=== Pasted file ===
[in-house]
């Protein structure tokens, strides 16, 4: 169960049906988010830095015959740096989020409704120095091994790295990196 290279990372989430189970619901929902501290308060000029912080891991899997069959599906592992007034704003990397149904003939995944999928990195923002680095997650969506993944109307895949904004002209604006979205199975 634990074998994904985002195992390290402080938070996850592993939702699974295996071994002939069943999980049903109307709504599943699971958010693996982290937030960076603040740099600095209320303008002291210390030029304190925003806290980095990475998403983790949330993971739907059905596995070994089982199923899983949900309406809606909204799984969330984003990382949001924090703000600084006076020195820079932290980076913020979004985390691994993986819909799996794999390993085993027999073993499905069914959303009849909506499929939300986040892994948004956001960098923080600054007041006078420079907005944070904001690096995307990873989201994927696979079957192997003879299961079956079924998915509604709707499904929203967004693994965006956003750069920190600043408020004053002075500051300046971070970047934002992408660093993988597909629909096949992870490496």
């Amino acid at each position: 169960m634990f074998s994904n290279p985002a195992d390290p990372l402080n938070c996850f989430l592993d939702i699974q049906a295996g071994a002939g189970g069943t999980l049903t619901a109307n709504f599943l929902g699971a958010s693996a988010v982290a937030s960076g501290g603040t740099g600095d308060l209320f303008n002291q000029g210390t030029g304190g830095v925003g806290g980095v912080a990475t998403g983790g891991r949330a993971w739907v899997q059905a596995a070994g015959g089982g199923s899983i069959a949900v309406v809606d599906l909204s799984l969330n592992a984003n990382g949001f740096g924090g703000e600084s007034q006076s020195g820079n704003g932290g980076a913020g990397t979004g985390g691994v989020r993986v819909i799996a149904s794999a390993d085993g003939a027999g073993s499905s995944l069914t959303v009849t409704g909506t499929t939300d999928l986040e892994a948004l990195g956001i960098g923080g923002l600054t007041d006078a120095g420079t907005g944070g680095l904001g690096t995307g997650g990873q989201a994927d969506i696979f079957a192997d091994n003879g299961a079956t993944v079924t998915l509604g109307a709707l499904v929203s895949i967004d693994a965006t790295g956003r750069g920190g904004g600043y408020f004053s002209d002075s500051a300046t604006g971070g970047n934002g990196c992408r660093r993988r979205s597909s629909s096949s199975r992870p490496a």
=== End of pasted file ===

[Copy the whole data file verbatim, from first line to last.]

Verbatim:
[in-house]
């Protein structure tokens, strides 16, 4: 169960049906988010830095015959740096989020409704120095091994790295990196 290279990372989430189970619901929902501290308060000029912080891991899997069959599906592992007034704003990397149904003939995944999928990195923002680095997650969506993944109307895949904004002209604006979205199975 634990074998994904985002195992390290402080938070996850592993939702699974295996071994002939069943999980049903109307709504599943699971958010693996982290937030960076603040740099600095209320303008002291210390030029304190925003806290980095990475998403983790949330993971739907059905596995070994089982199923899983949900309406809606909204799984969330984003990382949001924090703000600084006076020195820079932290980076913020979004985390691994993986819909799996794999390993085993027999073993499905069914959303009849909506499929939300986040892994948004956001960098923080600054007041006078420079907005944070904001690096995307990873989201994927696979079957192997003879299961079956079924998915509604709707499904929203967004693994965006956003750069920190600043408020004053002075500051300046971070970047934002992408660093993988597909629909096949992870490496």
């Amino acid at each position: 169960m634990f074998s994904n290279p985002a195992d390290p990372l402080n938070c996850f989430l592993d939702i699974q049906a295996g071994a002939g189970g069943t999980l049903t619901a109307n709504f599943l929902g699971a958010s693996a988010v982290a937030s960076g501290g603040t740099g600095d308060l209320f303008n002291q000029g210390t030029g304190g830095v925003g806290g980095v912080a990475t998403g983790g891991r949330a993971w739907v899997q059905a596995a070994g015959g089982g199923s899983i069959a949900v309406v809606d599906l909204s799984l969330n592992a984003n990382g949001f740096g924090g703000e600084s007034q006076s020195g820079n704003g932290g980076a913020g990397t979004g985390g691994v989020r993986v819909i799996a149904s794999a390993d085993g003939a027999g073993s499905s995944l069914t959303v009849t409704g909506t499929t939300d999928l986040e892994a948004l990195g956001i960098g923080g923002l600054t007041d006078a120095g420079t907005g944070g680095l904001g690096t995307g997650g990873q989201a994927d969506i696979f079957a192997d091994n003879g299961a079956t993944v079924t998915l509604g109307a709707l499904v929203s895949i967004d693994a965006t790295g956003r750069g920190g904004g600043y408020f004053s002209d002075s500051a300046t604006g971070g970047n934002g990196c992408r660093r993988r979205s597909s629909s096949s199975r992870p490496a």